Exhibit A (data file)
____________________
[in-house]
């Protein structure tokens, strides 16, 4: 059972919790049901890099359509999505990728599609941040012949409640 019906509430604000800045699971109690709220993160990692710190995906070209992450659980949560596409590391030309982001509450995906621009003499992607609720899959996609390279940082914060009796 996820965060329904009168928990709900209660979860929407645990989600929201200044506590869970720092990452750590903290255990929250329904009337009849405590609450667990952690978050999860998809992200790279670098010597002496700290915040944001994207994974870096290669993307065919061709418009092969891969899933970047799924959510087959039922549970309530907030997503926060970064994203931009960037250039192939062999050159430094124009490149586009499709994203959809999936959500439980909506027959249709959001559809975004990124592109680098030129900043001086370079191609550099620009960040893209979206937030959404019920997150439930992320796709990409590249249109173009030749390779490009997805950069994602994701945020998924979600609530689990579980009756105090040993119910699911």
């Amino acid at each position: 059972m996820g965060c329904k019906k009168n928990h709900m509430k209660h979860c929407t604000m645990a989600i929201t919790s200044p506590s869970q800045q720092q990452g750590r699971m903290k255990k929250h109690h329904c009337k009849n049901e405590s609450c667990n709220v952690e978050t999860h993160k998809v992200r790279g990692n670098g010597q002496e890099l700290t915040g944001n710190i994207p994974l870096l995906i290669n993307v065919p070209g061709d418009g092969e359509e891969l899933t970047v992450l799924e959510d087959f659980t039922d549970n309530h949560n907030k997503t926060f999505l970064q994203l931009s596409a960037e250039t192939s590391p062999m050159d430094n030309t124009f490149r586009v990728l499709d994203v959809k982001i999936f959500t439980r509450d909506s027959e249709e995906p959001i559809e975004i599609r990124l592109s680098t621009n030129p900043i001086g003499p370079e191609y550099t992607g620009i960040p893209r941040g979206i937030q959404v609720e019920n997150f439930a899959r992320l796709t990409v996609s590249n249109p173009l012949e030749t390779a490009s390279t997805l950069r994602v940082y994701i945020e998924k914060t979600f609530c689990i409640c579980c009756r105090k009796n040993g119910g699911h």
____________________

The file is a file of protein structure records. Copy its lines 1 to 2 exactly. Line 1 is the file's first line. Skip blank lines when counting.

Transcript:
[in-house]
């Protein structure tokens, strides 16, 4: 059972919790049901890099359509999505990728599609941040012949409640 019906509430604000800045699971109690709220993160990692710190995906070209992450659980949560596409590391030309982001509450995906621009003499992607609720899959996609390279940082914060009796 996820965060329904009168928990709900209660979860929407645990989600929201200044506590869970720092990452750590903290255990929250329904009337009849405590609450667990952690978050999860998809992200790279670098010597002496700290915040944001994207994974870096290669993307065919061709418009092969891969899933970047799924959510087959039922549970309530907030997503926060970064994203931009960037250039192939062999050159430094124009490149586009499709994203959809999936959500439980909506027959249709959001559809975004990124592109680098030129900043001086370079191609550099620009960040893209979206937030959404019920997150439930992320796709990409590249249109173009030749390779490009997805950069994602994701945020998924979600609530689990579980009756105090040993119910699911």